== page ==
Do you foresee box retailers and/or department stores opening up in downtown Kingston in the foreseeable future? Or, do you envision something a little more balanced and similar to the status quo? What will the size of stores along Princess Street end up like in 10 or 20 years?

Harvey Kirkpatrick

Harvey Kirkpatrick is Kingstonist's Co-Founder. His features curiously explore urban planning, what if scenarios, the local food scene and notable Kingstonians. Loves playing tourist and listening to rap music. Learn more about Harvey...

10 thoughts on “Big Box Stores in Downtown Kingston?

  • The problem with Zellers and S&R is that over time, the merch they sold was just junkier and junkier.

    Back in the mid 90s and earlier, you could get great bargains on anything there. It wasn’t “top tier” merch by any means, but it was reasonable quality stuff for the money. You could stretch your ever-decreasing shopping dollars a lot farther, particularly if you had kids that would out-grow clothing quickly. I loved shopping at both locations. They had pretty much anything I could want. There was perceivable value in shopping in a place like that.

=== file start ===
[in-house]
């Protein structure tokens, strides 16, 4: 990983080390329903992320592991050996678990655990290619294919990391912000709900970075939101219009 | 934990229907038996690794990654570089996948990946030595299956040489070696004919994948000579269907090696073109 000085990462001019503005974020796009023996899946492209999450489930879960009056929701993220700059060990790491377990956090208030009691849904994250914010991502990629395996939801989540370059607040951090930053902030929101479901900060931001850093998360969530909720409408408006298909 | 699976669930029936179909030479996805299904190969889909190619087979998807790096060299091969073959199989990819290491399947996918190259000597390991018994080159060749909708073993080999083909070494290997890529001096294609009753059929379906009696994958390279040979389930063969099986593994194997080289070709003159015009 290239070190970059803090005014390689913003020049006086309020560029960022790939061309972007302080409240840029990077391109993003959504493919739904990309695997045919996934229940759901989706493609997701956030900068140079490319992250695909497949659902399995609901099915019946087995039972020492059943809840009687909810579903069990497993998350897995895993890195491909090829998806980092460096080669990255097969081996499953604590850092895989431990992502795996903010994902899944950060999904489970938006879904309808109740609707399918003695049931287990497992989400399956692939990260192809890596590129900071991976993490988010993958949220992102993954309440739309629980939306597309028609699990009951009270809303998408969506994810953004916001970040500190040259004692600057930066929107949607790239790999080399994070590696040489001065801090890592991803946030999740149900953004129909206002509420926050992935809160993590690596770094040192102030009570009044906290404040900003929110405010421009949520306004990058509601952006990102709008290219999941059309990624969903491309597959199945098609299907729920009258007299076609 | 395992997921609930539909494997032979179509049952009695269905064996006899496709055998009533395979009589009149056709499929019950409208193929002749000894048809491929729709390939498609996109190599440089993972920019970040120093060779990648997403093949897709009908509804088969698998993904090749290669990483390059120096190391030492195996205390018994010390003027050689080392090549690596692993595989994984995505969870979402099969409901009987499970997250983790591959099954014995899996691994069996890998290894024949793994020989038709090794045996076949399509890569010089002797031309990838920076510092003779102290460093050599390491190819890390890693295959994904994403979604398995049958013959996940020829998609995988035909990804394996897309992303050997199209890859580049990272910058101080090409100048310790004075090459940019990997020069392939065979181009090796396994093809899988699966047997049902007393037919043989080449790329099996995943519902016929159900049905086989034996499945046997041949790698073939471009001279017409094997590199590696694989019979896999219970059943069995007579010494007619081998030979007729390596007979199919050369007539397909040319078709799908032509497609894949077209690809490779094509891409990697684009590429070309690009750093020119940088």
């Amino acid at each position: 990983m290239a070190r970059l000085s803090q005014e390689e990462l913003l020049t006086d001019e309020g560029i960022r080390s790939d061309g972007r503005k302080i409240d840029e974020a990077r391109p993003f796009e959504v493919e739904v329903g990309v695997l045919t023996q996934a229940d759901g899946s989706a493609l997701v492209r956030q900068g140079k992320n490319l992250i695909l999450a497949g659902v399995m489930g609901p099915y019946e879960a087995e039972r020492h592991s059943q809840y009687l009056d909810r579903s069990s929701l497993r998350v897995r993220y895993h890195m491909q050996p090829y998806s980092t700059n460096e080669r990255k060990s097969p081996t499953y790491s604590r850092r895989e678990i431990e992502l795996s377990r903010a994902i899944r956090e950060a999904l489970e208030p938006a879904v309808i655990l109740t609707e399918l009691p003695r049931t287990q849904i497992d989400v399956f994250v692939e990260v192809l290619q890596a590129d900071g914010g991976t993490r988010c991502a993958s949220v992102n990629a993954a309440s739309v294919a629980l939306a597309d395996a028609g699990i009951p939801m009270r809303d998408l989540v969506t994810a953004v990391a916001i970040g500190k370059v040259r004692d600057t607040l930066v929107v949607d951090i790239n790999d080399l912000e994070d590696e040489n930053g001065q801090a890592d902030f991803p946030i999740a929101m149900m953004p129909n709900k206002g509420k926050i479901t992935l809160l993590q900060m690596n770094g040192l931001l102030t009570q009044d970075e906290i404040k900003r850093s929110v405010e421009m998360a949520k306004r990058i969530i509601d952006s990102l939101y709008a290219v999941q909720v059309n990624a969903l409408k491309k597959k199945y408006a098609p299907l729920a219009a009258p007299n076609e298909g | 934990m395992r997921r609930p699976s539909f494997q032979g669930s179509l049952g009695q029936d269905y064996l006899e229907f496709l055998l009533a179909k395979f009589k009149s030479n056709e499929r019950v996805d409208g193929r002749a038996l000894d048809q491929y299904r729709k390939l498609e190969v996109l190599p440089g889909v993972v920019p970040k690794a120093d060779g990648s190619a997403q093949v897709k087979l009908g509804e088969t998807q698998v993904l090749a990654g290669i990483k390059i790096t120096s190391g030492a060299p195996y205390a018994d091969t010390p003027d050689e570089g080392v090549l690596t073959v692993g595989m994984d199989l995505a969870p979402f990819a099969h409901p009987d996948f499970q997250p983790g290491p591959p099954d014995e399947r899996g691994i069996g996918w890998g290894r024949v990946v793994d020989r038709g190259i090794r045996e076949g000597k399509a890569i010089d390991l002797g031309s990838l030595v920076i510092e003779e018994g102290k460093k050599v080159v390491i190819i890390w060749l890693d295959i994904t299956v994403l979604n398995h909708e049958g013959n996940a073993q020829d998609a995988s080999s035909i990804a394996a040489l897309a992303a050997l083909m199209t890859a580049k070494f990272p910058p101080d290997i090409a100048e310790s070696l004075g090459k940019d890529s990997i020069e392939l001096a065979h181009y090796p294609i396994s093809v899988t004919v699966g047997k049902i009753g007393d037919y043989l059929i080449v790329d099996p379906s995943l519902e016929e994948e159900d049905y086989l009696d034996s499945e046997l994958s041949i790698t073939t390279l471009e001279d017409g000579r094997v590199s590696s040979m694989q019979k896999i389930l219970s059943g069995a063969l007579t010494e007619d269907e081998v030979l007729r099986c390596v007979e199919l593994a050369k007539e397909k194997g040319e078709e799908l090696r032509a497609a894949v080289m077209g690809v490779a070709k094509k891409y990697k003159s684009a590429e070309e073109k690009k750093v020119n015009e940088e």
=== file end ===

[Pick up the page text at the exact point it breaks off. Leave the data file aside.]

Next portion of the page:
Towards the end of their lives, these places were selling the same low-grade generic Chinese-made rubbish. More often than not, clothing and shoes were worn out and falling apart before kids managed to grow out of them. Any off-brand electronics bought at Zellers were a bit cheaper than buying brand name, but chances are you’d be replacing your item shortly after the warranty period was up because it would mysteriously die. The switch to ultra-low quality merchandise to keep prices low eventually killed the value that came with shopping there; at least I know that was the experience for me. The mantra of “buy cheap, buy often” took over and made me realize it really wasn’t a bargain in the long run. I preferred to pay a bit more up front for stuff that would last so I could get my money’s worth.

    It’s sad, but that’s the way it is. I’m sure the reasons for Zellers and S&R closing were far more complicated than my experience with them, but I think the points I made were valid.